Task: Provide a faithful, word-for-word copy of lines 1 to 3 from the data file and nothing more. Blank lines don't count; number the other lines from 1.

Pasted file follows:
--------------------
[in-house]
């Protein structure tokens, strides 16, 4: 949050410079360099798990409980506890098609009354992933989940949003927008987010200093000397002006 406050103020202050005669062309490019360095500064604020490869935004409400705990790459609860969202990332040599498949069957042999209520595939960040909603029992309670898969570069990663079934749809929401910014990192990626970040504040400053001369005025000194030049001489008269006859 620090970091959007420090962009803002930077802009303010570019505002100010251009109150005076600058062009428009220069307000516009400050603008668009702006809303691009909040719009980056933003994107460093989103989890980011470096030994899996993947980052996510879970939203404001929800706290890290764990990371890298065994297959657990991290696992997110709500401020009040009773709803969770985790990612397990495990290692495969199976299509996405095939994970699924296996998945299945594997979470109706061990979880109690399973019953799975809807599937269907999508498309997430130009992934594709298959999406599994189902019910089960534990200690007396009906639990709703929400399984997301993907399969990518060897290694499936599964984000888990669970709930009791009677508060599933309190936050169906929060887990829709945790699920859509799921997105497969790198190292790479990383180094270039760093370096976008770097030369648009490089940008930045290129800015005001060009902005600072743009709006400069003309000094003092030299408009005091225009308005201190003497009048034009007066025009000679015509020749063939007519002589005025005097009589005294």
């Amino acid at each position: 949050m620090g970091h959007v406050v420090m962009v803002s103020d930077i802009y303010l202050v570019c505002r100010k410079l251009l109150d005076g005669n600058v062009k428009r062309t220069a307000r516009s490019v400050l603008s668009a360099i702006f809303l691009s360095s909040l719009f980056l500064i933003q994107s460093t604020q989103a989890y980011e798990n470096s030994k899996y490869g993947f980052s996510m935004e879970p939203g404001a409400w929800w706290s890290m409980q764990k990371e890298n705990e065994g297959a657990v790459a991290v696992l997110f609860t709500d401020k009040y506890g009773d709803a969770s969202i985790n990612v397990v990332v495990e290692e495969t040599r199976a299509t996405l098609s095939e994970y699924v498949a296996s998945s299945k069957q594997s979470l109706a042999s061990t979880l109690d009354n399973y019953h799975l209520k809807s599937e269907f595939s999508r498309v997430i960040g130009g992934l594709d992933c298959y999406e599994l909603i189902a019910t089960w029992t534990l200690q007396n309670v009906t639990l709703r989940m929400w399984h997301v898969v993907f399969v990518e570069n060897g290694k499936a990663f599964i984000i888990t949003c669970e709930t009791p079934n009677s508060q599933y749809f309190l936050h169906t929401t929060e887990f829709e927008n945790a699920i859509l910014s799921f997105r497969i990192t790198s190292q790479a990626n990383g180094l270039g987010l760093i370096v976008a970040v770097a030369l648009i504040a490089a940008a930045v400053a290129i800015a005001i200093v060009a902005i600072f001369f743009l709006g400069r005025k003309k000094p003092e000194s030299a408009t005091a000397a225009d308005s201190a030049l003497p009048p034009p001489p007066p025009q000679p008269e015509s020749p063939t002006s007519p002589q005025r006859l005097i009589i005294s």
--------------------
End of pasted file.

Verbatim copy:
[in-house]
């Protein structure tokens, strides 16, 4: 949050410079360099798990409980506890098609009354992933989940949003927008987010200093000397002006 406050103020202050005669062309490019360095500064604020490869935004409400705990790459609860969202990332040599498949069957042999209520595939960040909603029992309670898969570069990663079934749809929401910014990192990626970040504040400053001369005025000194030049001489008269006859 620090970091959007420090962009803002930077802009303010570019505002100010251009109150005076600058062009428009220069307000516009400050603008668009702006809303691009909040719009980056933003994107460093989103989890980011470096030994899996993947980052996510879970939203404001929800706290890290764990990371890298065994297959657990991290696992997110709500401020009040009773709803969770985790990612397990495990290692495969199976299509996405095939994970699924296996998945299945594997979470109706061990979880109690399973019953799975809807599937269907999508498309997430130009992934594709298959999406599994189902019910089960534990200690007396009906639990709703929400399984997301993907399969990518060897290694499936599964984000888990669970709930009791009677508060599933309190936050169906929060887990829709945790699920859509799921997105497969790198190292790479990383180094270039760093370096976008770097030369648009490089940008930045290129800015005001060009902005600072743009709006400069003309000094003092030299408009005091225009308005201190003497009048034009007066025009000679015509020749063939007519002589005025005097009589005294």
């Amino acid at each position: 949050m620090g970091h959007v406050v420090m962009v803002s103020d930077i802009y303010l202050v570019c505002r100010k410079l251009l109150d005076g005669n600058v062009k428009r062309t220069a307000r516009s490019v400050l603008s668009a360099i702006f809303l691009s360095s909040l719009f980056l500064i933003q994107s460093t604020q989103a989890y980011e798990n470096s030994k899996y490869g993947f980052s996510m935004e879970p939203g404001a409400w929800w706290s890290m409980q764990k990371e890298n705990e065994g297959a657990v790459a991290v696992l997110f609860t709500d401020k009040y506890g009773d709803a969770s969202i985790n990612v397990v990332v495990e290692e495969t040599r199976a299509t996405l098609s095939e994970y699924v498949a296996s998945s299945k069957q594997s979470l109706a042999s061990t979880l109690d009354n399973y019953h799975l209520k809807s599937e269907f595939s999508r498309v997430i960040g130009g992934l594709d992933c298959y999406e599994l909603i189902a019910t089960w029992t534990l200690q007396n309670v009906t639990l709703r989940m929400w399984h997301v898969v993907f399969v990518e570069n060897g290694k499936a990663f599964i984000i888990t949003c669970e709930t009791p079934n009677s508060q599933y749809f309190l936050h169906t929401t929060e887990f829709e927008n945790a699920i859509l910014s799921f997105r497969i990192t790198s190292q790479a990626n990383g180094l270039g987010l760093i370096v976008a970040v770097a030369l648009i504040a490089a940008a930045v400053a290129i800015a005001i200093v060009a902005i600072f001369f743009l709006g400069r005025k003309k000094p003092e000194s030299a408009t005091a000397a225009d308005s201190a030049l003497p009048p034009p001489p007066p025009q000679p008269e015509s020749p063939t002006s007519p002589q005025r006859l005097i009589i005294s």